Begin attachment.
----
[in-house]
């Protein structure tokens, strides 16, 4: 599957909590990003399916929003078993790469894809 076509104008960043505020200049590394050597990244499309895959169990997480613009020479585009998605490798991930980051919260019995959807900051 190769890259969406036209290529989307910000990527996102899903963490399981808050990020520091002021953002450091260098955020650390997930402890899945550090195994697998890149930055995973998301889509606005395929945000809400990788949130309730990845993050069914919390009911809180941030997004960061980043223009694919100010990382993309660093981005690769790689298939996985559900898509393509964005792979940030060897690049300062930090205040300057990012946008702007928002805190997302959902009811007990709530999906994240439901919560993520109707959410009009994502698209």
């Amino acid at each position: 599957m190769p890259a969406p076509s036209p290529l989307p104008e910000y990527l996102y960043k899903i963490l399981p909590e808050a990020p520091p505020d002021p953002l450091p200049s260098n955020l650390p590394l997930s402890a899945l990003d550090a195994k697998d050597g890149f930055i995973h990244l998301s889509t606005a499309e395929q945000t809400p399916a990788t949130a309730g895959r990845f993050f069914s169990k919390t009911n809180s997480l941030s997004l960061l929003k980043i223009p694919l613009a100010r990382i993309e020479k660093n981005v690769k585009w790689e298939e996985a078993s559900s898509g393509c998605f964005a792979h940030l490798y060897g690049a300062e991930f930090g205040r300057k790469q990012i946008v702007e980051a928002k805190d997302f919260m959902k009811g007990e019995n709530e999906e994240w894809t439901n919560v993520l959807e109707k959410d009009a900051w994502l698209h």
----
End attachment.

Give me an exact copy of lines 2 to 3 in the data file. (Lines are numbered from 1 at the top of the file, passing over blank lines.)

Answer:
């Protein structure tokens, strides 16, 4: 599957909590990003399916929003078993790469894809 076509104008960043505020200049590394050597990244499309895959169990997480613009020479585009998605490798991930980051919260019995959807900051 190769890259969406036209290529989307910000990527996102899903963490399981808050990020520091002021953002450091260098955020650390997930402890899945550090195994697998890149930055995973998301889509606005395929945000809400990788949130309730990845993050069914919390009911809180941030997004960061980043223009694919100010990382993309660093981005690769790689298939996985559900898509393509964005792979940030060897690049300062930090205040300057990012946008702007928002805190997302959902009811007990709530999906994240439901919560993520109707959410009009994502698209």
């Amino acid at each position: 599957m190769p890259a969406p076509s036209p290529l989307p104008e910000y990527l996102y960043k899903i963490l399981p909590e808050a990020p520091p505020d002021p953002l450091p200049s260098n955020l650390p590394l997930s402890a899945l990003d550090a195994k697998d050597g890149f930055i995973h990244l998301s889509t606005a499309e395929q945000t809400p399916a990788t949130a309730g895959r990845f993050f069914s169990k919390t009911n809180s997480l941030s997004l960061l929003k980043i223009p694919l613009a100010r990382i993309e020479k660093n981005v690769k585009w790689e298939e996985a078993s559900s898509g393509c998605f964005a792979h940030l490798y060897g690049a300062e991930f930090g205040r300057k790469q990012i946008v702007e980051a928002k805190d997302f919260m959902k009811g007990e019995n709530e999906e994240w894809t439901n919560v993520l959807e109707k959410d009009a900051w994502l698209h």